But you can further increase the lens’ capabilities with either type of camera body by adding a Canon EF 1.4x or 2x tele-extender**, increasing the maximum magnification to 10x on a full-frame camera. This is definitely a range of magnification that requires stable support, electronic flash and the controlled environment of the studio. Remember that both the Macro Ring Lite MR-14EX and the Macro Twin Lite MT-24EX can wirelessly control additional Canon Speedlites through the slave function. So, you can add a light from another angle to rim the subject or place a flash underneath a staged subject to create backlighting – the additional lights add new elements of dimension and drama.


* Please note: actual close-up magnification is based strictly upon the size of the image hitting the imaging sensor or film vs. the size of the actual subject in real life. With the smaller APS-C size sensor cameras, the size of the subject at this lens’ maximum magnification remains at 5x and the “apparent” magnification increase is strictly because the camera’s smaller sensor crops the image, compared to what would be captured with a full-frame digital SLR.

**The Canon MP-E 65mm f/2.8 1–5x Macro Photo lens is not officially compatible with Canon’s 1.4x or 2x tele extenders, so certain features (such as conversion of effective lens aperture display in the viewfinder, etc.) will not be possible if either extender is attached to this lens.


 

Expanding depth of field

Perhaps the most frustrating aspect of higher-magnification photography is the diminished depth of field in three-dimensional subjects. Your purpose is to reveal previously unknown details, but the area of sharpness is so small that much of the subject will be rendered out of focus. At 1x with the lens stopped down to f/16, there is less than 2.5mm of sharpness. At 5x, the depth of field is measured in fractions of a millimeter and a larger lens opening is needed to minimize diffraction. In the past, all we could do was work within the limitations, precisely placing the focus zone to emphasize the most important feature of the composition, such as the eye of an insect.

Now there is an answer that promises nearly unlimited depth of field — and it’s even fun to do. We can move the focus through a composition, capturing at each position a slice of focus that will overlap with the previous and following images, then “stack” the slices together in post-production software that retains only the sharp aspects of each capture. You can use Adobe Photoshop 4 (www.adobe.com), Helicon Focus (www.heliconsoft.com), or, my favorite, Zerene Stacker (www.zerenesystems.com) to compile the images. When properly accomplished, this “stacking” technique yields a composited photograph that is not only highly magnified, but also sharply detailed throughout. At lower magnifications, the images can be accomplished through careful, manual movements of the tripod-mounted camera along a focusing rail, or by moving the subject itself as it’s positioned on a microscope base. Remember, you can’t have too many images, but you can surely have too few slices that will not have overlapping sharp images.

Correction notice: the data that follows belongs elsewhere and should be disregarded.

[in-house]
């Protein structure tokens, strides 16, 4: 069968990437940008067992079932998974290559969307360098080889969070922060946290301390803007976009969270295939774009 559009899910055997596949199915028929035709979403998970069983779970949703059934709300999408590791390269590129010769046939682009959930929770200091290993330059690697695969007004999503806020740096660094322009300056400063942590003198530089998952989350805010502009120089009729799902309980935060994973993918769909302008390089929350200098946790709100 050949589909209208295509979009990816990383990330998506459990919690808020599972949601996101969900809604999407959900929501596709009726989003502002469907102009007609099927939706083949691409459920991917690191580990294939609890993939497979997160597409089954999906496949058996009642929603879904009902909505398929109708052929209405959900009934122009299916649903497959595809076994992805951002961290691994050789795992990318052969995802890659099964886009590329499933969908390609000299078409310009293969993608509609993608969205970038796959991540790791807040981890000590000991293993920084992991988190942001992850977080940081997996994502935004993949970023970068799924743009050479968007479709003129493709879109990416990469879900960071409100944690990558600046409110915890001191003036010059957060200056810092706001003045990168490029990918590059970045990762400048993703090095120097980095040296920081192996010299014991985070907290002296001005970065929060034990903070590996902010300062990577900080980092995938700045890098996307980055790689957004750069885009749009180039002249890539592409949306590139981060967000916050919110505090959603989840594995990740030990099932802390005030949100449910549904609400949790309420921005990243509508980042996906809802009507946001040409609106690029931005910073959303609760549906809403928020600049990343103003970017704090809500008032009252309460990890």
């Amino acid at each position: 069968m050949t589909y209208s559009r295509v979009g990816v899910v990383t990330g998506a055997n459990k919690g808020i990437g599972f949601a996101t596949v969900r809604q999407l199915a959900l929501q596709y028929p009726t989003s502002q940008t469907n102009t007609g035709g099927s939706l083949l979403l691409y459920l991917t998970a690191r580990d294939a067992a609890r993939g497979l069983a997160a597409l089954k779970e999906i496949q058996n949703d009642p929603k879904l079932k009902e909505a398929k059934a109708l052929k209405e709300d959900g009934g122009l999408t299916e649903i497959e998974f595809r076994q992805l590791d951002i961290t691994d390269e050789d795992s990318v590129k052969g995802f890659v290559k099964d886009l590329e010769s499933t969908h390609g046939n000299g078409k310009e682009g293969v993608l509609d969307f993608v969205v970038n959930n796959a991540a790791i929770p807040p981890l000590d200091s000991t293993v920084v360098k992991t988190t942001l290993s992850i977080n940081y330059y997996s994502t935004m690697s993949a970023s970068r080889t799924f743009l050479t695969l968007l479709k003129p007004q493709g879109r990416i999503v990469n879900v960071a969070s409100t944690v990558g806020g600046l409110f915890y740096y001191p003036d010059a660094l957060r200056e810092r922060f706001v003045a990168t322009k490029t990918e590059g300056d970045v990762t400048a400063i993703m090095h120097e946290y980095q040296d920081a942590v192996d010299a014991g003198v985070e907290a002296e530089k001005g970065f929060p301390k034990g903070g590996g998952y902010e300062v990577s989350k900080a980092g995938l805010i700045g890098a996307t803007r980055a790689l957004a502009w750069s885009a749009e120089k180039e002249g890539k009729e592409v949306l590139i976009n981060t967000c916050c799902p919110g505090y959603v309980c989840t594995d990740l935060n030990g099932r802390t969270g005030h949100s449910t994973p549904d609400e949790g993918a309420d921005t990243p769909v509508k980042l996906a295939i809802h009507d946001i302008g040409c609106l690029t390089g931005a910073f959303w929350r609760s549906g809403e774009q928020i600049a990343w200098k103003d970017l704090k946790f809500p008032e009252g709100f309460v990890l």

When I’m working at the highest magnifications possible with the MP-E 65mm f/2.8 1–5x Macro Photo lens, I employ a motorized focusing rail that can be controlled to the smallest incremental movements. It’s called the StackShot (www.Cognisys-inc.com). It really helps to use Canon’s “Live View” feature and the Canon EOS Utility software when working at these levels. I can connect a laptop computer to the camera via a USB cable. Select “Remote Shooting,” then “Live View Shoot” will bring up a window on the laptop that shows the camera’s view. From the computer, I can monitor the StackShot’s progress or I can make the small incremental movements and captures myself, adjusting the settings and firing the camera without touching it.

The Conclusion: I love this lens

Since its introduction, the Canon MP-E 65mm f/2.8 1–5x Macro Photo lens has been one of my favorite lenses. I’ve pursued high-magnification photography for some forty years and, before this lens arrived, it was much more difficult to achieve the kind of clarity and detail that I demand. I love to astonish the viewers of my photographs and enable them to explore previously unseen facets of nature, so the combination of this extraordinary lens, the power of digital capture and post-production software has greatly expanded my high-magnification repertoire. To be able to view this work on high-resolution monitors and in gigantic, finely detailed prints has opened up a new realm of creativity and fulfillment for me in the big/small world of macro photography.